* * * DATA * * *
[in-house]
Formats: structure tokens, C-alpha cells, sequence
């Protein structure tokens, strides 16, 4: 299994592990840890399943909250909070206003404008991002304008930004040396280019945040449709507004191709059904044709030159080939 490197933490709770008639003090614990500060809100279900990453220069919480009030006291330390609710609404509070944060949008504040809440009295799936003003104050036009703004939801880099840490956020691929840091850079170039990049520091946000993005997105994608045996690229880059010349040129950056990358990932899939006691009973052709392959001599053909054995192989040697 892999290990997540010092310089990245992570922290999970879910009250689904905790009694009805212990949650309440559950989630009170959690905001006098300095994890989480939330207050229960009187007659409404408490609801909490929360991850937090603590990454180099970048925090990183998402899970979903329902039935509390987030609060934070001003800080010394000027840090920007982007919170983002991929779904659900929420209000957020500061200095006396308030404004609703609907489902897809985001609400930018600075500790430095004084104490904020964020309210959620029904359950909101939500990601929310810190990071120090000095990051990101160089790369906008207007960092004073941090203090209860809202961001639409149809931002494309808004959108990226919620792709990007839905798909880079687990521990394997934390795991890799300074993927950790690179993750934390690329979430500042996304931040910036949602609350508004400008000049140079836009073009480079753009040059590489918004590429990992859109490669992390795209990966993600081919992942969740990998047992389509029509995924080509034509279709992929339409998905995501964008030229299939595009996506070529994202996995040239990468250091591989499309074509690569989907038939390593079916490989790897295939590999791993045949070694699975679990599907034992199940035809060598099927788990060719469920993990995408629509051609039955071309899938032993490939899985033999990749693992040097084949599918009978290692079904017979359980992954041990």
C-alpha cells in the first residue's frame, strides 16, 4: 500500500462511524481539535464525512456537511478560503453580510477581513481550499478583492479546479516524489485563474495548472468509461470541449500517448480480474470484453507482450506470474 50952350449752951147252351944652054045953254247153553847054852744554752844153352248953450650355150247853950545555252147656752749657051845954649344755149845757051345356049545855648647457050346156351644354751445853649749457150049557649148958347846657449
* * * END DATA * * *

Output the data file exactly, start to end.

[in-house]
Formats: structure tokens, C-alpha cells, sequence
């Protein structure tokens, strides 16, 4: 299994592990840890399943909250909070206003404008991002304008930004040396280019945040449709507004191709059904044709030159080939 490197933490709770008639003090614990500060809100279900990453220069919480009030006291330390609710609404509070944060949008504040809440009295799936003003104050036009703004939801880099840490956020691929840091850079170039990049520091946000993005997105994608045996690229880059010349040129950056990358990932899939006691009973052709392959001599053909054995192989040697 892999290990997540010092310089990245992570922290999970879910009250689904905790009694009805212990949650309440559950989630009170959690905001006098300095994890989480939330207050229960009187007659409404408490609801909490929360991850937090603590990454180099970048925090990183998402899970979903329902039935509390987030609060934070001003800080010394000027840090920007982007919170983002991929779904659900929420209000957020500061200095006396308030404004609703609907489902897809985001609400930018600075500790430095004084104490904020964020309210959620029904359950909101939500990601929310810190990071120090000095990051990101160089790369906008207007960092004073941090203090209860809202961001639409149809931002494309808004959108990226919620792709990007839905798909880079687990521990394997934390795991890799300074993927950790690179993750934390690329979430500042996304931040910036949602609350508004400008000049140079836009073009480079753009040059590489918004590429990992859109490669992390795209990966993600081919992942969740990998047992389509029509995924080509034509279709992929339409998905995501964008030229299939595009996506070529994202996995040239990468250091591989499309074509690569989907038939390593079916490989790897295939590999791993045949070694699975679990599907034992199940035809060598099927788990060719469920993990995408629509051609039955071309899938032993490939899985033999990749693992040097084949599918009978290692079904017979359980992954041990």
C-alpha cells in the first residue's frame, strides 16, 4: 500500500462511524481539535464525512456537511478560503453580510477581513481550499478583492479546479516524489485563474495548472468509461470541449500517448480480474470484453507482450506470474 50952350449752951147252351944652054045953254247153553847054852744554752844153352248953450650355150247853950545555252147656752749657051845954649344755149845757051345356049545855648647457050346156351644354751445853649749457150049557649148958347846657449